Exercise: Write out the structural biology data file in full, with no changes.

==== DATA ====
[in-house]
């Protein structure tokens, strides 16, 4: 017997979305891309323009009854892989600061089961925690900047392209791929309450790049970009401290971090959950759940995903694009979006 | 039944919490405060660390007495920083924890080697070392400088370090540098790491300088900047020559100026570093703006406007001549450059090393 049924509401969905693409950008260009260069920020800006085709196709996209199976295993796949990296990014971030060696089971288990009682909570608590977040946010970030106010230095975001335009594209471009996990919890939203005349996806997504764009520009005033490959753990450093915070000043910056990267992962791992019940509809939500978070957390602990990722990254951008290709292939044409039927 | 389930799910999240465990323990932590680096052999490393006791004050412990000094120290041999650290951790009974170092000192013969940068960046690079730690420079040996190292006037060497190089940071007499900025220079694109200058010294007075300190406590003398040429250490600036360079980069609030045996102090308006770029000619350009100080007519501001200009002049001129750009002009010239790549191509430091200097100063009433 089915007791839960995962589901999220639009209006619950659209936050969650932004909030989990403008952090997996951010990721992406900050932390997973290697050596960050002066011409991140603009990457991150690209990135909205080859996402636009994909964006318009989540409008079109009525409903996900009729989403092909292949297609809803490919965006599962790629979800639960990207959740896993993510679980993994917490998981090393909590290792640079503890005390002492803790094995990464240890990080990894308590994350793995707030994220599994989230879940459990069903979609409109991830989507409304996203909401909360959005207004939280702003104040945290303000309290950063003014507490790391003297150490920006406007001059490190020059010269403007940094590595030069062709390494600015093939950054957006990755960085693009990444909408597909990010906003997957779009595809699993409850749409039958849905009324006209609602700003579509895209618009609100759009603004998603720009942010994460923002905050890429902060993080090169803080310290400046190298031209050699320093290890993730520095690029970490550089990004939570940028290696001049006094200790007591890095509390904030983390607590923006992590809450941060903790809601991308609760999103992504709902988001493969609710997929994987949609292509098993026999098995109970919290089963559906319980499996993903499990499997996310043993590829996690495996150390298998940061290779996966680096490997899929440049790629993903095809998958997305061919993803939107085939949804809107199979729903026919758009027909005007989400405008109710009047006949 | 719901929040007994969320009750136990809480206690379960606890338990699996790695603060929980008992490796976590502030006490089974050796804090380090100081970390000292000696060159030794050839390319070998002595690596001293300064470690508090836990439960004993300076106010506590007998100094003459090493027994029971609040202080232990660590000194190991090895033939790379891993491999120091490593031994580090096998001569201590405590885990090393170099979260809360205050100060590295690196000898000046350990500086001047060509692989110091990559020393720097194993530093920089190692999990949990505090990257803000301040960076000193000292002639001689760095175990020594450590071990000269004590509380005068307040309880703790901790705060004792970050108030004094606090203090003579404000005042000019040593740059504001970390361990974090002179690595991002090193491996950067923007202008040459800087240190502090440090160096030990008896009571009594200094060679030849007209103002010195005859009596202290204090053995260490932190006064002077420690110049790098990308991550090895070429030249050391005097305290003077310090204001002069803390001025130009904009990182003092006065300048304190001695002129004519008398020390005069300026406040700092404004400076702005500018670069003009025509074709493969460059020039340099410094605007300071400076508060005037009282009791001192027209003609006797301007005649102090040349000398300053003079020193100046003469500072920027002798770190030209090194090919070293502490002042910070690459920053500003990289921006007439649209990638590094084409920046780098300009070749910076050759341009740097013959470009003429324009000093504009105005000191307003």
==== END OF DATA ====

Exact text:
[in-house]
């Protein structure tokens, strides 16, 4: 017997979305891309323009009854892989600061089961925690900047392209791929309450790049970009401290971090959950759940995903694009979006 | 039944919490405060660390007495920083924890080697070392400088370090540098790491300088900047020559100026570093703006406007001549450059090393 049924509401969905693409950008260009260069920020800006085709196709996209199976295993796949990296990014971030060696089971288990009682909570608590977040946010970030106010230095975001335009594209471009996990919890939203005349996806997504764009520009005033490959753990450093915070000043910056990267992962791992019940509809939500978070957390602990990722990254951008290709292939044409039927 | 389930799910999240465990323990932590680096052999490393006791004050412990000094120290041999650290951790009974170092000192013969940068960046690079730690420079040996190292006037060497190089940071007499900025220079694109200058010294007075300190406590003398040429250490600036360079980069609030045996102090308006770029000619350009100080007519501001200009002049001129750009002009010239790549191509430091200097100063009433 089915007791839960995962589901999220639009209006619950659209936050969650932004909030989990403008952090997996951010990721992406900050932390997973290697050596960050002066011409991140603009990457991150690209990135909205080859996402636009994909964006318009989540409008079109009525409903996900009729989403092909292949297609809803490919965006599962790629979800639960990207959740896993993510679980993994917490998981090393909590290792640079503890005390002492803790094995990464240890990080990894308590994350793995707030994220599994989230879940459990069903979609409109991830989507409304996203909401909360959005207004939280702003104040945290303000309290950063003014507490790391003297150490920006406007001059490190020059010269403007940094590595030069062709390494600015093939950054957006990755960085693009990444909408597909990010906003997957779009595809699993409850749409039958849905009324006209609602700003579509895209618009609100759009603004998603720009942010994460923002905050890429902060993080090169803080310290400046190298031209050699320093290890993730520095690029970490550089990004939570940028290696001049006094200790007591890095509390904030983390607590923006992590809450941060903790809601991308609760999103992504709902988001493969609710997929994987949609292509098993026999098995109970919290089963559906319980499996993903499990499997996310043993590829996690495996150390298998940061290779996966680096490997899929440049790629993903095809998958997305061919993803939107085939949804809107199979729903026919758009027909005007989400405008109710009047006949 | 719901929040007994969320009750136990809480206690379960606890338990699996790695603060929980008992490796976590502030006490089974050796804090380090100081970390000292000696060159030794050839390319070998002595690596001293300064470690508090836990439960004993300076106010506590007998100094003459090493027994029971609040202080232990660590000194190991090895033939790379891993491999120091490593031994580090096998001569201590405590885990090393170099979260809360205050100060590295690196000898000046350990500086001047060509692989110091990559020393720097194993530093920089190692999990949990505090990257803000301040960076000193000292002639001689760095175990020594450590071990000269004590509380005068307040309880703790901790705060004792970050108030004094606090203090003579404000005042000019040593740059504001970390361990974090002179690595991002090193491996950067923007202008040459800087240190502090440090160096030990008896009571009594200094060679030849007209103002010195005859009596202290204090053995260490932190006064002077420690110049790098990308991550090895070429030249050391005097305290003077310090204001002069803390001025130009904009990182003092006065300048304190001695002129004519008398020390005069300026406040700092404004400076702005500018670069003009025509074709493969460059020039340099410094605007300071400076508060005037009282009791001192027209003609006797301007005649102090040349000398300053003079020193100046003469500072920027002798770190030209090194090919070293502490002042910070690459920053500003990289921006007439649209990638590094084409920046780098300009070749910076050759341009740097013959470009003429324009000093504009105005000191307003």